Frostbound - Schell Games
Platform: Google Daydream
Published: November 2016
Rougelike Adventure Survival VR game
Frostbound is a game developed by Schell Games for Google's virtual reality platform, Daydream. It is an unique adventure survival game with rougelike aspects. In Frostbound, you can immerse yourself in a icy landscape filled with beauty and peril. You need to guide a small expedition of Elkin, elk-like creatures, through a beautiful yet dangerous wilderness towards a distant mountain and the abandoned city on top of it. Check out our launch trailer below!
AI and Graphics Engineer
This was an interesting challenge, as we had to make a fully fledged VR game, on a new platform with all its limitations in 2 and a half months. I was one of 3 engineers on this project and was in charge of the AI and graphics programming in the game. In terms of AI, my main tasks were to program the AI of the wolves and wolf king. Due to the tight schedule, I was given complete ownership over the enemies, which meant programming their AI using goal-oriented state machines and pathfinding, and also designing their behavior based on feedback and iteration. I worked closely with the rest of the team to iterate on their behavior, based on user testing and feedback.
I was also the graphics engineer on the team. One of the first things I did was implementing the day-night cycle change, where the lighting and visual FX changed with in-game time. I also wrote the majority of the shaders for the game, from character and environment shaders to UI shaders. I also added in many other visual FX in the game. Throughout, my main goal was always to keep it as performant as I could, and utilize as little draw calls as possible, which I was largely successful at doing and the final game ran at 60 FPS, the desired framerate for Daydream games.
For both game AI and game graphics, I developed engine tools for the artists and designers to use in order to modify gameplay and game visuals easily on their end, without my help. This proved to be very useful, and helped save a lot of iteration time down the road and was well-worth the time I put in early on. The best part about this game was I was on this game from start to release, and enabled me to experience the development cycle in full.
I Expect You To Die - Schell Games
Platforms: Oculus Rift with Touch, PSVR
Published: December 2016
Play as a super spy in this VR escape the room game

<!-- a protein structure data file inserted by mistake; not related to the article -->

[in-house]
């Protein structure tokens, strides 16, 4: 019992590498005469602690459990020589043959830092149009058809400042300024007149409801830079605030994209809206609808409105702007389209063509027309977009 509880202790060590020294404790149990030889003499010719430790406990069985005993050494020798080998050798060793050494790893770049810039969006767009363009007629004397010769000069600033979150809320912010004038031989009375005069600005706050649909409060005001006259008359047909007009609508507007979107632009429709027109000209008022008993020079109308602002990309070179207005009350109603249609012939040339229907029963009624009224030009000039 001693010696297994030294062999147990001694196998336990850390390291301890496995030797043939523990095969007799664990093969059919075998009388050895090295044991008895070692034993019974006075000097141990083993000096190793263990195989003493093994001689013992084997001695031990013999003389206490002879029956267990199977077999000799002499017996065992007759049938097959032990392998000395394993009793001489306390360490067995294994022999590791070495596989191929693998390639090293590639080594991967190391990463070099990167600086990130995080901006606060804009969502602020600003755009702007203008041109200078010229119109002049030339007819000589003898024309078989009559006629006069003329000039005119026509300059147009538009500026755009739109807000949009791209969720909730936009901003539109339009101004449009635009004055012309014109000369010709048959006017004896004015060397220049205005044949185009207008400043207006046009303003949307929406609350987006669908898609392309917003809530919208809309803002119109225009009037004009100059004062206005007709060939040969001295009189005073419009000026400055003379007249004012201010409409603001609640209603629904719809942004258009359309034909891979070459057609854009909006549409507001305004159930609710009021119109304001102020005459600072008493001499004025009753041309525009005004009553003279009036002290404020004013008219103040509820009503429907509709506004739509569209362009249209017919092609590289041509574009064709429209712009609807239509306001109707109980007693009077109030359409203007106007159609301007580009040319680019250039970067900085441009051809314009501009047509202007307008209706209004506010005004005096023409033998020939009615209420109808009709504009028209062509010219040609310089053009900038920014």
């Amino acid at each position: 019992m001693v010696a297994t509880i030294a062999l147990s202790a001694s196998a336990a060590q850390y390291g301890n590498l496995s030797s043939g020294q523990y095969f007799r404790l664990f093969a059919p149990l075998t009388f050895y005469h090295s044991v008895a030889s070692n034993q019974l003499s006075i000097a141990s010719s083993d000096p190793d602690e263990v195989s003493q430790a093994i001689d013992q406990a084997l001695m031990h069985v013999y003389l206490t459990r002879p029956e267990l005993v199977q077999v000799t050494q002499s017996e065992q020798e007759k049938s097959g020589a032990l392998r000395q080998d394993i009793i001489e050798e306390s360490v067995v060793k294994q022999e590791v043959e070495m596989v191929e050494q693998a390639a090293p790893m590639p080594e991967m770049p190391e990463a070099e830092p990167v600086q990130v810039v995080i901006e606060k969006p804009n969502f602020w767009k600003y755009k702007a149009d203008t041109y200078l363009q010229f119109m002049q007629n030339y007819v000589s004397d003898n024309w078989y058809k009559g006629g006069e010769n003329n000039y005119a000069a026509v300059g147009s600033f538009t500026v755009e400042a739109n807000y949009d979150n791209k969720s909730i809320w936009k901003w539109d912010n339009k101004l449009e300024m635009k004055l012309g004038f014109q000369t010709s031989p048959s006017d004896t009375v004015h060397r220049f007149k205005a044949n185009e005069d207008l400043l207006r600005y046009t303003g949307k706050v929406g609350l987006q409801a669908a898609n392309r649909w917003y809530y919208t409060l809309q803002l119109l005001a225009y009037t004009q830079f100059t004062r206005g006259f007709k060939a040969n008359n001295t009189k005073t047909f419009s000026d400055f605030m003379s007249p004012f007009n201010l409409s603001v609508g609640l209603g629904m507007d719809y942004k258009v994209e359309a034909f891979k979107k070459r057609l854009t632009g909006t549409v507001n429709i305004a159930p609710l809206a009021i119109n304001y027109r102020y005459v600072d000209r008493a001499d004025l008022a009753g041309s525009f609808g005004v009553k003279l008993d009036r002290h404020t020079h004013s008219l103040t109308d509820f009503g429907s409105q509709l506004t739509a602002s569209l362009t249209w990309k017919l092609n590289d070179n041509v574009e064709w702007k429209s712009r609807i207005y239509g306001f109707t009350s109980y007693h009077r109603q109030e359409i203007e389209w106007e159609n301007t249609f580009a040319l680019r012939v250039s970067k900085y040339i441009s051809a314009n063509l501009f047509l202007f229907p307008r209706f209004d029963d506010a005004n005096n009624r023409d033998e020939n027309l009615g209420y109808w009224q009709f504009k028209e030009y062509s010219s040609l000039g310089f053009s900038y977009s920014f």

I Expect You To Die is a virtual reality puzzle game where you play as an elite secret agent. You must attempt to survive deadly situations in immersive, dangerous locations and situations. The game was developed for the Oculus originally, and uses the Oculus touch. It can also be played with the mouse and keyboard. The studio decided to port it to the PlaystationVR as well in 2016, where it can be played used either the PS Move controllers or a dualshock controller. The game itself has been widely praised by critics and fans alike and it is an original IP from Schell Games. Check out the launch trailer below!
I was brought onto the team when we were porting the game to the PlaystationVR. The team was having troubles trying to get the game running at 90 FPS throughout all game scenes and possible actions, so my role was to get it optimized and running at 90 FPS. We used a variety of techniques to achieve this and the main issue was finding a way to reduce draw calls. I wrote a bunch of shaders and modified some code on the graphics end to help reduce some draw calls, and worked closely with the artists in order to achieve optimial static and dynamic draw call batching in our problematic scenes.
Annihilator VR - Schell Games, Legendary Entertainment
Platform: GearVR, Google Cardboard
Published: Jan 2017
Google Play Store: Annihilator VR
An Interactive Comic Book VR Experience
This was a project that Schell Games partnered together with Legendary Entertainment to publish. The VR experience was based on the Annihilator Comic. The idea was to figure out how an interactive comic book would be in VR and make that. The end result was something that is really immersive and makes use of VR pretty well.
Gameplay and Build Engineer
My main roles on this project was as a gameplay and build engineer. I added in several gameplay features such as tracking gaze and modifying the game UI according to where you are looking, to help guide the user into where he should be looking. I also came into this project late so a lot of my responsbilities also included reading through previous code written, fixing bugs, improving and tweaking features. This gave me a lot of experience in parsing through code, especially really complex code as the principal engineer who wrote most of the code is one of the smartest people I have met. He created a graphical node editor for designers to use to direct the story flow throughout the experience, and I had the pleasure of being able to go through the code and also help add features to it.